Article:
College & Research Libraries News

Internet Reviews

Joni R. Roberts and Carol A. Drost, editors

Education World. Access: http://www.

Education World is a free portal site developed to help educators to more easily incorporate the Web into their classrooms and to share information among professionals. The site includes lesson plans, articles on current issues, Web site reviews, and a search engine oriented to educational sites on the Internet.

On the positive side, Education World contains a number of helpful sections for educators—lesson plans, school issues, professional development, technology in the classroom, administrator’s desk, site reviews, and classroom management. The information is timely and useful to teachers and education majors. The teacher-submitted lesson plans provide clearly structured tasks and activities. “Technology in the Classroom” offers detailed lessons using the Internet as a resource. Advertisements, while present, are grouped together on the side and top of the page and provide little interference with the content.

On the negative side, the homepage is confusing with an overwhelming amount of information presented in distracting neon blues, reds, and greens and no sidebar frame to help navigate, so the reader is forced to identify the column headings before proceeding. The search engine, while identified as a safe search of

500,0 Web resources, comes with no indication of how these resources are chosen and it searches the entire Web. Despite this, it does yield appropriate results. A trial search for “spanking” yielded only the results that one would want to see on such a site.

The site can ease a teacher’s life. There is financial advice, mailing lists for humor and jobs, and templates for nametags. Areas include the “Sub Station” (advice for substitute teachers on lessons and difficult children), classroom management advice, “Reference Libraiy,” and national standards information. There is a great deal of useful information, but finding much of it is time-consuming.

There is a subject index at the bottom of the homepage that also appears as a sidebar once you enter the site. Articles are archived and retrieved through these subjects. The articles are dated, but some sections are not as current as others.

In general, the site provides excellent information for teachers and prospective teachers in grades K-8, offering a plethora of lesson plans, handouts, and templates. After using the site, experienced users can manage to locate what they need. First timers, however, may find it tedious and difficult.—Sheila Beck, Queensborough community college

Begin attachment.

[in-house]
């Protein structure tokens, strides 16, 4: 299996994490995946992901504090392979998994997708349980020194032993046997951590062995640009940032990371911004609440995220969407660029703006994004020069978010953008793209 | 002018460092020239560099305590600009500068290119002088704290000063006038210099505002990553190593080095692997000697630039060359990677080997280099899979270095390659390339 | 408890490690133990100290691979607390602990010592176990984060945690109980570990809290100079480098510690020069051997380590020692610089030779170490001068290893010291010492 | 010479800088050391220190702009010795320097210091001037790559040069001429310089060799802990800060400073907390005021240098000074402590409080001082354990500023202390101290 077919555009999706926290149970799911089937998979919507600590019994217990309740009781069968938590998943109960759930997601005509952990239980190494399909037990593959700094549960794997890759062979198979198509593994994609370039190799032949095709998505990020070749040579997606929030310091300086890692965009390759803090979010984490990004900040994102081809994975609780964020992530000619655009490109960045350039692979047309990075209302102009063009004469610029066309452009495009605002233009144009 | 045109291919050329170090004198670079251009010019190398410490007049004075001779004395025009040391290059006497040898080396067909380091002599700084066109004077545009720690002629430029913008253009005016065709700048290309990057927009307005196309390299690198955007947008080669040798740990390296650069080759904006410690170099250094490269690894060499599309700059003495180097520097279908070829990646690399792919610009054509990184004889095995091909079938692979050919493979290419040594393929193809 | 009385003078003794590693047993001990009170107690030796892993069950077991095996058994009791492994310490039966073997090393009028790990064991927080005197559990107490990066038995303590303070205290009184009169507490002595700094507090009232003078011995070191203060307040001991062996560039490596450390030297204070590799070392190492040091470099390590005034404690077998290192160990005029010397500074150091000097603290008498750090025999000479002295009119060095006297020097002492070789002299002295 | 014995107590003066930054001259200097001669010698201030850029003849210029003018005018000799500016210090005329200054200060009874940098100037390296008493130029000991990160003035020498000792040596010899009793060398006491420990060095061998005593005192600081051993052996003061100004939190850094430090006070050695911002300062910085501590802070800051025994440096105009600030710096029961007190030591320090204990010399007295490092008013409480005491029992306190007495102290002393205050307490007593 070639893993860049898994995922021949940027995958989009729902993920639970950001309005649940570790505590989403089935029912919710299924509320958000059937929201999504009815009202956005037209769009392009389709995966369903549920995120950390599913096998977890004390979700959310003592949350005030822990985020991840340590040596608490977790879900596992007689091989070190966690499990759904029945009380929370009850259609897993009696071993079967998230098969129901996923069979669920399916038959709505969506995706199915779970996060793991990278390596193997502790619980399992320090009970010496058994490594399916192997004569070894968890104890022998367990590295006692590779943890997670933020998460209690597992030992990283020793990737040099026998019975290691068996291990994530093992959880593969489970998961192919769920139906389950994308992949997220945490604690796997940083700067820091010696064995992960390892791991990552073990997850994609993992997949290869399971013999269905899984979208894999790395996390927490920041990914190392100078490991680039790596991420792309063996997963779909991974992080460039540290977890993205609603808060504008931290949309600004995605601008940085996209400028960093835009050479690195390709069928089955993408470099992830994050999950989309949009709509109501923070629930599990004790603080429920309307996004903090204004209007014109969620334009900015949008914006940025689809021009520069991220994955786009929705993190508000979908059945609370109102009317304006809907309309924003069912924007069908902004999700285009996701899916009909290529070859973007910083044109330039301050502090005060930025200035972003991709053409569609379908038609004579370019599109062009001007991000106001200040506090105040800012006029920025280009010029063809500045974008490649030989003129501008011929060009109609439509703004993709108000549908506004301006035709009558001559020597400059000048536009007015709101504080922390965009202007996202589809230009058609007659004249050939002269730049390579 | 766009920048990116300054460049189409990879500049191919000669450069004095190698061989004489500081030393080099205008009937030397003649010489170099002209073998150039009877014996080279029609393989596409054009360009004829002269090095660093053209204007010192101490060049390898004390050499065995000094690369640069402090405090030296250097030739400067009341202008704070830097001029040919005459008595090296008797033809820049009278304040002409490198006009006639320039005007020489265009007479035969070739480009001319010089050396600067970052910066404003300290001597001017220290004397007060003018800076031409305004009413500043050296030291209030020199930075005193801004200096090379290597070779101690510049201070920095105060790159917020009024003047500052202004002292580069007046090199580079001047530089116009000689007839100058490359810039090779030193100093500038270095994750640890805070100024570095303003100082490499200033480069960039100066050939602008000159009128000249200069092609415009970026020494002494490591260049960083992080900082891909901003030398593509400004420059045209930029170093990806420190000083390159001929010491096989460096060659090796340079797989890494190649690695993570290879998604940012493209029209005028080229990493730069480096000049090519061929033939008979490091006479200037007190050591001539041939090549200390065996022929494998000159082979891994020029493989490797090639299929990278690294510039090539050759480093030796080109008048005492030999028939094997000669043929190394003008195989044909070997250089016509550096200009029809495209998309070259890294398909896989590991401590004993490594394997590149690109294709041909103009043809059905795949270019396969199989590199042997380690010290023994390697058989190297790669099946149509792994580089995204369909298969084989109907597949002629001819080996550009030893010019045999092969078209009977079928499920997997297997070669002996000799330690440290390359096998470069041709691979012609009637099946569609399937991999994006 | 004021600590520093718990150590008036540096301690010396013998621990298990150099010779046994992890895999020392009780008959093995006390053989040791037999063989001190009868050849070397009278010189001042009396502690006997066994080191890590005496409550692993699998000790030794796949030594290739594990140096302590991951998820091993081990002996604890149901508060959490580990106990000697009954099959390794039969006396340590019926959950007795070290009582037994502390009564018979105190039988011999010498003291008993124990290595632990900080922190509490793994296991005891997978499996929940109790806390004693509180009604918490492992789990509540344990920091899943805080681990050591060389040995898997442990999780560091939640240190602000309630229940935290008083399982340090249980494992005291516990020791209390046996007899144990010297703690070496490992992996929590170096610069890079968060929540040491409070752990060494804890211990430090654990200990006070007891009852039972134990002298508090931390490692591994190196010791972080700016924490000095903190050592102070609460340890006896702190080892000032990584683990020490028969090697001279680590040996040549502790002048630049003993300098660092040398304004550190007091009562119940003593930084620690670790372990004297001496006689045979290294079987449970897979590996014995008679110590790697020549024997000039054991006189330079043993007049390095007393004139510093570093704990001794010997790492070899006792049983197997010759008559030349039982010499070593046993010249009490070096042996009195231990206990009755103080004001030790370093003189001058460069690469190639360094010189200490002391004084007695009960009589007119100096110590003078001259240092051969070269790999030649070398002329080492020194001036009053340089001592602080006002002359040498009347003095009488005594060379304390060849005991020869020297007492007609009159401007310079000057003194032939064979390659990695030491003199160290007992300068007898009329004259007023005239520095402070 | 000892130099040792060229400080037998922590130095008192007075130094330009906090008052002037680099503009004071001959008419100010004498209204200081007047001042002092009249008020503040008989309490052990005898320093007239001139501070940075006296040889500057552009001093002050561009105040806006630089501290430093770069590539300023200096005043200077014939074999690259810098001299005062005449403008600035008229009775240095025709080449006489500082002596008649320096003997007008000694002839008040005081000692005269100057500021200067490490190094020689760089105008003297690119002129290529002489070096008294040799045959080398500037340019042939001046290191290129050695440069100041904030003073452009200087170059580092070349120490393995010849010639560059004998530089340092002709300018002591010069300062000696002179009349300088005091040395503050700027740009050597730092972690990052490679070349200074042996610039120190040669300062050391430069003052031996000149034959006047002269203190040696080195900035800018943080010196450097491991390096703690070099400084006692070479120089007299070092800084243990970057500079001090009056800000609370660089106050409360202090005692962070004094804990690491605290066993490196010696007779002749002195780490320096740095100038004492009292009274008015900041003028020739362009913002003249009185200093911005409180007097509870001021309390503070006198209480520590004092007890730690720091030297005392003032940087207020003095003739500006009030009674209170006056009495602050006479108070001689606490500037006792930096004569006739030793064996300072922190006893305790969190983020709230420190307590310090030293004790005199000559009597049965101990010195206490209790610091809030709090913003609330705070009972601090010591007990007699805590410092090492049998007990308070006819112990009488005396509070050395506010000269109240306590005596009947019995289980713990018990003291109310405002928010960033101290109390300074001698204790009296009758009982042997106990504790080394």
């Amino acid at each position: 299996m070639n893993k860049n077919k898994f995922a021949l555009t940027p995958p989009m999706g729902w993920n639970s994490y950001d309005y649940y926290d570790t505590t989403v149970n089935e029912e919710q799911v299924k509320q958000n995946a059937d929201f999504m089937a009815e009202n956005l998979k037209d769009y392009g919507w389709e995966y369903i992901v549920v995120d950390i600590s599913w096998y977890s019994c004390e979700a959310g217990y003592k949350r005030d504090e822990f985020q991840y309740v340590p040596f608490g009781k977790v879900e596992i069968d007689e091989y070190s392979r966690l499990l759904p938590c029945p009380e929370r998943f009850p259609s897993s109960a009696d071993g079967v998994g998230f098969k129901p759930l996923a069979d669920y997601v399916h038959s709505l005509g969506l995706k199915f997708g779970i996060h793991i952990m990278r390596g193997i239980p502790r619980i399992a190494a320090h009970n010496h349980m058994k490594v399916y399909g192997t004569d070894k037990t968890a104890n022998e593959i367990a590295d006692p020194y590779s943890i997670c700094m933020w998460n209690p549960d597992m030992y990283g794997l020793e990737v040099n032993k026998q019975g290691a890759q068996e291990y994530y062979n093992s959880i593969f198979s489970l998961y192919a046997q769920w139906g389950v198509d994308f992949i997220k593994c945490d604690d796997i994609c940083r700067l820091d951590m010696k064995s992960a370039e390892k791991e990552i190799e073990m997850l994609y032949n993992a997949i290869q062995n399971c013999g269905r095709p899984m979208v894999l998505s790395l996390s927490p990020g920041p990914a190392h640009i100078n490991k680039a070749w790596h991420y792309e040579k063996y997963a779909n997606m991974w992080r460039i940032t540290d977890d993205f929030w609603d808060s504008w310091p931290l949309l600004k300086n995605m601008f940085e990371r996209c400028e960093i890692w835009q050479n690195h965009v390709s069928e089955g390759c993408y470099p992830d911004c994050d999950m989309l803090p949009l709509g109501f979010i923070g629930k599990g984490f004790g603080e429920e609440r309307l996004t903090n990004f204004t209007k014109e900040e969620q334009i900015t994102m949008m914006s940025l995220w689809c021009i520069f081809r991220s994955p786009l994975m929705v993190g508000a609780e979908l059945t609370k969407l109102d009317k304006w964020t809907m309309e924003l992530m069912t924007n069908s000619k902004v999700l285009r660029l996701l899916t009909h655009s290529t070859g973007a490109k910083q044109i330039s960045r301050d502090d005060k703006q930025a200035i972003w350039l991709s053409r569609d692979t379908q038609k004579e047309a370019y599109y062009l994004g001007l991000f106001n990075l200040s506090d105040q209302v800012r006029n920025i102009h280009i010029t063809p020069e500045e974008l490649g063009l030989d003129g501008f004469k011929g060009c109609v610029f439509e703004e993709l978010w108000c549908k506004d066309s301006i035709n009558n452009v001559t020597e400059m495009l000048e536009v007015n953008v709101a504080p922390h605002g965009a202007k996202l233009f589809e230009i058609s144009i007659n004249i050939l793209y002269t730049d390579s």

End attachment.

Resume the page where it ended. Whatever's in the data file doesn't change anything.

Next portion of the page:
Center for Applied Linguistics. Access:

Founded in 1959 in a post-Sputnik plan to improve language instruction in the United States, the Center for Applied Linguistics (CAL) performs research, analyzes language policy, and provides language program development and assessment seivices. CAL hosts two Educational Resources Information Center (ERIC) clearinghouses: the ERIC Clearinghouse on Languages and Linguistics ancl the National Center for English as a Second Language (ESL) Literacy Education. Under “Topic Areas” users can find access to current CAL projects, including K-12 and adult ESL literacy; dialects and ebonies; refugee and immigrant concerns; and bilingual education, two-way immersion, and foreign language teaching.

“Links,” the last option on the homepage’s left-hand column, offers abundant free resources in largely the same subjects as those listed under “Topic Areas.” The “Links” pages vary in length but typically include connections to resource sites, professional organizations and e-mail lists, and electronic journals. Occasionally links to bibliographies, ERIC Digests, and conferences are also included.

Joni R. Roberts is associate university librarian for public services and collection development at Willamette University, e-mail:, and Carol A. Drost is associate university librarian for technical services at Willamette University, e-mail:

Some notable site gems available at “Databases/Directories” include WorkWorld, a database of vocational ESL resources, and Nanduti, a resource supporting K-8 foreign language instruc- tion. Another interesting source is the